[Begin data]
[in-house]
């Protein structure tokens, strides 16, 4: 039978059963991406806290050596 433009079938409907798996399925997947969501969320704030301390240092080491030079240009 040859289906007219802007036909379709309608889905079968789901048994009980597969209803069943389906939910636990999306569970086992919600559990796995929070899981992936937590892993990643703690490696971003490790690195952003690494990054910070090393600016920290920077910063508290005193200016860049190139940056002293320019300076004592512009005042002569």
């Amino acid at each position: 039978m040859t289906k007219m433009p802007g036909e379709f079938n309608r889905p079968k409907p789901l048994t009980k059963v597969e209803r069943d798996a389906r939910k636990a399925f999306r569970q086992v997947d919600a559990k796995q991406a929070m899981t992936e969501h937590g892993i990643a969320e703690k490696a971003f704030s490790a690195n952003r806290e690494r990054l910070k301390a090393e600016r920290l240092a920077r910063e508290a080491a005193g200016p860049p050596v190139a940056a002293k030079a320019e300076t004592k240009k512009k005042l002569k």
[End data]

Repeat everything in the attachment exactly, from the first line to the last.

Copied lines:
[in-house]
């Protein structure tokens, strides 16, 4: 039978059963991406806290050596 433009079938409907798996399925997947969501969320704030301390240092080491030079240009 040859289906007219802007036909379709309608889905079968789901048994009980597969209803069943389906939910636990999306569970086992919600559990796995929070899981992936937590892993990643703690490696971003490790690195952003690494990054910070090393600016920290920077910063508290005193200016860049190139940056002293320019300076004592512009005042002569």
């Amino acid at each position: 039978m040859t289906k007219m433009p802007g036909e379709f079938n309608r889905p079968k409907p789901l048994t009980k059963v597969e209803r069943d798996a389906r939910k636990a399925f999306r569970q086992v997947d919600a559990k796995q991406a929070m899981t992936e969501h937590g892993i990643a969320e703690k490696a971003f704030s490790a690195n952003r806290e690494r990054l910070k301390a090393e600016r920290l240092a920077r910063e508290a080491a005193g200016p860049p050596v190139a940056a002293k030079a320019e300076t004592k240009k512009k005042l002569k």